E-Cig Starts Fire on American Airlines Flight
An American Airlines flight from Las Vegas (LAS) to Chicago-O'Hare (ORD) suffered a minor in-flight fire on Friday. The fire is believed to have originated from a passenger's electronic cigarette, or e-cig. The flight, AA168, arrived at the gate on time following the incident. American Airlines has confirmed that no one was injured as a result of the fire.
The incident occurred shortly after landing in Chicago as the aircraft made its way to the gate. A spokesperson at American Airlines said that the e-cig fire was the result of a "thermal runaway event." A thermal runaway event is when an increase in temperature creates conditions that will further increase the temperature. Essentially, a thermal runaway event is a type of positive feedback loop in which one thing (initial temperature increase) leads to a more severe thing (additional temperature increase). In the case of the passenger's e-cig, the temperature of the device reached a level hot enough that the device ignited. This led to a small in-flight fire.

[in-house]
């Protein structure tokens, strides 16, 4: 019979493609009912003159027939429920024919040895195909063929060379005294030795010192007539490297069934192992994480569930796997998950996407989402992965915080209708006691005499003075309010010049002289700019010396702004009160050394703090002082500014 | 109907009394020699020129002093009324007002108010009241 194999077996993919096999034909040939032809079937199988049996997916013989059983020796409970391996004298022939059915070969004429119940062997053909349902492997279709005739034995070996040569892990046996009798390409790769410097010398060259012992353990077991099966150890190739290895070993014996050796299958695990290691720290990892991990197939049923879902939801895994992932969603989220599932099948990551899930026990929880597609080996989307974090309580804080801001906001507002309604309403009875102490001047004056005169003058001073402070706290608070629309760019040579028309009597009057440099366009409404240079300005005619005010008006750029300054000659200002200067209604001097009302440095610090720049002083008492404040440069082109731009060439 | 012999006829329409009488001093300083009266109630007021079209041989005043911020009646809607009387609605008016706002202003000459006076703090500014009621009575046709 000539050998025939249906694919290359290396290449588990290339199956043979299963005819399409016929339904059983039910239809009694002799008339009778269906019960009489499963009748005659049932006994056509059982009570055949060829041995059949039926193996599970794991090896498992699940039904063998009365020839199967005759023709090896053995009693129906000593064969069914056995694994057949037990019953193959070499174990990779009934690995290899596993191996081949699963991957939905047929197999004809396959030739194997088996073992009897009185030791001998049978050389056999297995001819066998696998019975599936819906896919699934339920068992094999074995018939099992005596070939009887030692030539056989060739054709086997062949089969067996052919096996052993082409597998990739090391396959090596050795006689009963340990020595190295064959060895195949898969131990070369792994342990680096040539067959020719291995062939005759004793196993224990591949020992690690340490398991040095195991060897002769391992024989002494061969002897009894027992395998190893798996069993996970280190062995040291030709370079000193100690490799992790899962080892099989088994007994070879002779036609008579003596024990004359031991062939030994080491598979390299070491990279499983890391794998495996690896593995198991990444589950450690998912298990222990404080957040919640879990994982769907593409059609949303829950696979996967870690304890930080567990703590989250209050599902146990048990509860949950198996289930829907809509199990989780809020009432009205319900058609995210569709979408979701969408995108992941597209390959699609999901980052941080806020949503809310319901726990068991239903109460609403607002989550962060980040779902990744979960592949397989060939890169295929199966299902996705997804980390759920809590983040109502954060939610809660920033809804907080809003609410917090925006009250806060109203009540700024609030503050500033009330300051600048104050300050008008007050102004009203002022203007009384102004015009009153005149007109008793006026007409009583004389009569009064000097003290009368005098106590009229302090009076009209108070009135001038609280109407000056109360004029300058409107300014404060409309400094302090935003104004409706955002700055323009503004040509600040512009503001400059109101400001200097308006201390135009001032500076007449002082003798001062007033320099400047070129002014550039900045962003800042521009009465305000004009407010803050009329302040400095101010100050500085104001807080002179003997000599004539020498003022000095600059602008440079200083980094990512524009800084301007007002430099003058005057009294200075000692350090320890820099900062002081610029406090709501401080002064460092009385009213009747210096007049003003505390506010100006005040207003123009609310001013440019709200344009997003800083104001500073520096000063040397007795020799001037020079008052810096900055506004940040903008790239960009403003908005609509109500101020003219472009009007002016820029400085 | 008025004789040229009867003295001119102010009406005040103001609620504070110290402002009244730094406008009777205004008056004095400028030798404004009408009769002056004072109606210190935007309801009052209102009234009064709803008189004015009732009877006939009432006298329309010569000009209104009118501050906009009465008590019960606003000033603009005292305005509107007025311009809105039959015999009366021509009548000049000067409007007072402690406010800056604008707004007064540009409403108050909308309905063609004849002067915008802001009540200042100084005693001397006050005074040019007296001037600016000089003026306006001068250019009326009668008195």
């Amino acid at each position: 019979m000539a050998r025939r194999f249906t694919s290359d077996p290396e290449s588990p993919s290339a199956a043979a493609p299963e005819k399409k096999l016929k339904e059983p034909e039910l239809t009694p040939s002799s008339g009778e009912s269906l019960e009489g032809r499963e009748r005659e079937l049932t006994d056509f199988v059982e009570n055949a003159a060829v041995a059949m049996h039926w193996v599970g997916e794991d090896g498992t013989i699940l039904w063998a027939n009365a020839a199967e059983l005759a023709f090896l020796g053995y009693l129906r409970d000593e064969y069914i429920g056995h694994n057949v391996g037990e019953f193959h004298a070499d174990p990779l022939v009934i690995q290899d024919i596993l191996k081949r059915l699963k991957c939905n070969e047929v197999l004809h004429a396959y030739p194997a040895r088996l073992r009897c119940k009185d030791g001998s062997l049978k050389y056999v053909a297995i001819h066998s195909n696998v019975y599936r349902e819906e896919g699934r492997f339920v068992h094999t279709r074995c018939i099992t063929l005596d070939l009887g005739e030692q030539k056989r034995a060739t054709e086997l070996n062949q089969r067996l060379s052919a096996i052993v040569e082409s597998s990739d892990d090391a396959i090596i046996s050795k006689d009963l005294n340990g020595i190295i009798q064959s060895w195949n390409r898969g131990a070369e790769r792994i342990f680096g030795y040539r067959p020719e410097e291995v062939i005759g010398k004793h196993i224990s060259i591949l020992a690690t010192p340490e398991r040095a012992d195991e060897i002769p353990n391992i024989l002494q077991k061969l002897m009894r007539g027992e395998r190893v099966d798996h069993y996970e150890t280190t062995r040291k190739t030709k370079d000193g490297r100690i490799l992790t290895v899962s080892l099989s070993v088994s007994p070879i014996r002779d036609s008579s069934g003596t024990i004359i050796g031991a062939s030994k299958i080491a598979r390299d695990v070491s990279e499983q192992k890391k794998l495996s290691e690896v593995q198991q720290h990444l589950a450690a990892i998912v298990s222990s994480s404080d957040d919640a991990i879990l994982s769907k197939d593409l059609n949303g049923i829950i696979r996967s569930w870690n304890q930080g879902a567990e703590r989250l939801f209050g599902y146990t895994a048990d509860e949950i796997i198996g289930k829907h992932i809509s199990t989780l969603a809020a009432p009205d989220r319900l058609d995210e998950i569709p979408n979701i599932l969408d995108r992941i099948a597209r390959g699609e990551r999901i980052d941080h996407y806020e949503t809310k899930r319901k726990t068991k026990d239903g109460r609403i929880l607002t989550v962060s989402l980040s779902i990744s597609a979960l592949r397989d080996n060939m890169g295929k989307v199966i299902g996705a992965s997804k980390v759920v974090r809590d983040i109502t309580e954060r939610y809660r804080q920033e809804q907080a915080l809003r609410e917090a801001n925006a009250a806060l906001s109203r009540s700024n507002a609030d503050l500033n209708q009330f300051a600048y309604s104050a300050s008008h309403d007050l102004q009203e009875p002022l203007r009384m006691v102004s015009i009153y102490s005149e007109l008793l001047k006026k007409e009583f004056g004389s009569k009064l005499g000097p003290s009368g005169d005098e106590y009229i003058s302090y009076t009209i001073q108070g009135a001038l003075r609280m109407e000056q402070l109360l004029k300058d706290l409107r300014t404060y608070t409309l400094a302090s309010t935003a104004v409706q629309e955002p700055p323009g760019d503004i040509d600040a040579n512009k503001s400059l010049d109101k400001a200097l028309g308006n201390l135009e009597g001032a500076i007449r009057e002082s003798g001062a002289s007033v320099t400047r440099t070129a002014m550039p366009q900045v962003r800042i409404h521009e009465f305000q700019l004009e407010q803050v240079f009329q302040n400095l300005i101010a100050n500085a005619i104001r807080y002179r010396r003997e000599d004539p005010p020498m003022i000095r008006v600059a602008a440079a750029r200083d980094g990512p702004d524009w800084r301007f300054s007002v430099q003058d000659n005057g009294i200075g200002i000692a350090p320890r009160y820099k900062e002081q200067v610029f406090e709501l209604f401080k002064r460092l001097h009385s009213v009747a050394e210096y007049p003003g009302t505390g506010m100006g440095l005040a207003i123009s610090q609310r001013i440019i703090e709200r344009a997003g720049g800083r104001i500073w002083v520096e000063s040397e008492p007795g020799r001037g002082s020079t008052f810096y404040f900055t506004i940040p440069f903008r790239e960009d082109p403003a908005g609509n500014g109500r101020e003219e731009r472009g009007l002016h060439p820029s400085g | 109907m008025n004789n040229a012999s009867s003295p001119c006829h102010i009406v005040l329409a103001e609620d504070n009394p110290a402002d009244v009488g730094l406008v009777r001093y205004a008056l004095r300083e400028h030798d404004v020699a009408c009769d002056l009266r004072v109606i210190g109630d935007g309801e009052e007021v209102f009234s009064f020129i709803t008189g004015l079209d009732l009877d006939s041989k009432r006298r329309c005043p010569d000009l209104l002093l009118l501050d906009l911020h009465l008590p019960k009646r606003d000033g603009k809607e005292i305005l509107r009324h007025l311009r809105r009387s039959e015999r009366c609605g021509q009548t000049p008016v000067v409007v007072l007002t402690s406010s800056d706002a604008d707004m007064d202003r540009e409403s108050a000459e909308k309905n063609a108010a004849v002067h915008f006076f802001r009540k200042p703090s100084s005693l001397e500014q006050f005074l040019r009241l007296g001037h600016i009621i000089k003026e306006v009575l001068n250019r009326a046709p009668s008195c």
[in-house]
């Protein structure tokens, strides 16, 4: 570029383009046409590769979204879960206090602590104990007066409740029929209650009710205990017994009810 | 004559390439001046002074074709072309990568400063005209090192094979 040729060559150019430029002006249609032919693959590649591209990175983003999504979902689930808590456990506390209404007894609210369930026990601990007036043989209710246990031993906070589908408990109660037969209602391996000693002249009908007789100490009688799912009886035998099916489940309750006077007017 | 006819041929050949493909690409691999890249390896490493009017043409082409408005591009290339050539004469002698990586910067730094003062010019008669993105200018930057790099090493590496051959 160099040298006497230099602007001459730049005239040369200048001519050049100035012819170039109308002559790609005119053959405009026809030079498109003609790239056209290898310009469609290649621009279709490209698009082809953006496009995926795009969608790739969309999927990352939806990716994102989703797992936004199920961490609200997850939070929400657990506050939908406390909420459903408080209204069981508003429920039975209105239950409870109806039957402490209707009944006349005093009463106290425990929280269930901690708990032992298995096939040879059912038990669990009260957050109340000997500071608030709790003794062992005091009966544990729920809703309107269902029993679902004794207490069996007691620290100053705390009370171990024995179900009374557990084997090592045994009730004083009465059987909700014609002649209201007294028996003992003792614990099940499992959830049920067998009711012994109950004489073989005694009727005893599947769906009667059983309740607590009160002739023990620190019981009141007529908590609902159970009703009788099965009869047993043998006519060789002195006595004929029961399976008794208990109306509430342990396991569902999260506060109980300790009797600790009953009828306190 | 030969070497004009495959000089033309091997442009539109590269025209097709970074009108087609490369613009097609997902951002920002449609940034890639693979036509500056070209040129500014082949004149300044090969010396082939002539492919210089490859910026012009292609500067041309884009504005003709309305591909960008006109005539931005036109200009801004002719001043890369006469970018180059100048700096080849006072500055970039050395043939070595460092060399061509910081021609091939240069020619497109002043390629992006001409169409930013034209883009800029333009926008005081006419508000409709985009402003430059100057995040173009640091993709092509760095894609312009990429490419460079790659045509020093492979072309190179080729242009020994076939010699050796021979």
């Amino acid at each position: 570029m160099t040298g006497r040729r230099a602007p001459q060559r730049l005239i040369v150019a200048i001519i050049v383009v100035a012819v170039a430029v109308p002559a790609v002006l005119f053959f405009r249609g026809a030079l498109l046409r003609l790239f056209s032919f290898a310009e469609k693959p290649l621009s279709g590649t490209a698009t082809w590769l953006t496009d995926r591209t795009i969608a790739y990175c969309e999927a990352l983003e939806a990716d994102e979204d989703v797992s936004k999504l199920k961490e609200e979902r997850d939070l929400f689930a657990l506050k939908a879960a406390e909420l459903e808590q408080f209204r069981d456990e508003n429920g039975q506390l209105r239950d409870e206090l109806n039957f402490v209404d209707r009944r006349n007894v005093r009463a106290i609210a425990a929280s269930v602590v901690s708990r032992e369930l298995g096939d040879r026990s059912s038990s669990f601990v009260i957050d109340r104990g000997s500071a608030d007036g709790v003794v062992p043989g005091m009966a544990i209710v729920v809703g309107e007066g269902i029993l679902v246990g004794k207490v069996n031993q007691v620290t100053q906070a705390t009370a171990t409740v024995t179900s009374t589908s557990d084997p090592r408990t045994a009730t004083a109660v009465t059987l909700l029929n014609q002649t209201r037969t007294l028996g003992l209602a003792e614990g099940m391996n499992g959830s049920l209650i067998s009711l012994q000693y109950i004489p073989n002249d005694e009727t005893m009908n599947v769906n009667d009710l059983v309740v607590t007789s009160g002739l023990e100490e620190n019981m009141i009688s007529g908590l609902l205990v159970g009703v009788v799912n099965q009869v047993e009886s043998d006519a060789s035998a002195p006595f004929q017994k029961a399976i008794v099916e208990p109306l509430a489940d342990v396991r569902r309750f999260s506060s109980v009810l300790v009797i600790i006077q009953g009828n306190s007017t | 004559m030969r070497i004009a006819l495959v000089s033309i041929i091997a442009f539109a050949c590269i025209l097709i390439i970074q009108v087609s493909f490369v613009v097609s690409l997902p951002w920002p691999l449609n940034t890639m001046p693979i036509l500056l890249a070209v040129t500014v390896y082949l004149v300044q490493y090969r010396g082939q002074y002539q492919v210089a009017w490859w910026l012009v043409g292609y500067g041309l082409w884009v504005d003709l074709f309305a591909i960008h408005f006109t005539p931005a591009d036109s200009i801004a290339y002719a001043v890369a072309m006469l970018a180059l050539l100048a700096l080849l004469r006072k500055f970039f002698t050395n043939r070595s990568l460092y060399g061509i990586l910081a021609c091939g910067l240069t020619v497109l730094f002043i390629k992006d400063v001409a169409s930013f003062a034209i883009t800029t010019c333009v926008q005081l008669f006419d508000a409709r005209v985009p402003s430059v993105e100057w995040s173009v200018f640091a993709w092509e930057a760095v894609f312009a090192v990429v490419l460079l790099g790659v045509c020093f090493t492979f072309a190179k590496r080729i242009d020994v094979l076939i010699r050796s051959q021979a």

Flight attendants quickly extinguished the fire without additional incident or injuries. The flight continued to taxi to the gate and passengers disembarked without issue.
An American Airlines spokesperson released the following statement regarding the quick response from flight attendants: "We are thankful for our flight attendants who quickly put their training to use to keep our passengers safe. Our crews are trained on fighting high energy battery fires. As part of safety management and risk mitigation, we always evaluate additional ways to enhance existing procedures to ensure cabin safety."
Per protocol, American Airlines will report the incident to the Federal Aviation Administration (FAA), which tracks thermal runaway events and in-flight incidents. E-cigs are not currently banned from carry-on luggage in the United States, however, their use in-flight is. E-cigs were permanently banned from checked luggage in 2016. At the same time, the charging of e-cigs in-flight was also banned. The 2016 ban went into effect after multiple small fires ignited in-flight.
H/T: WGN 9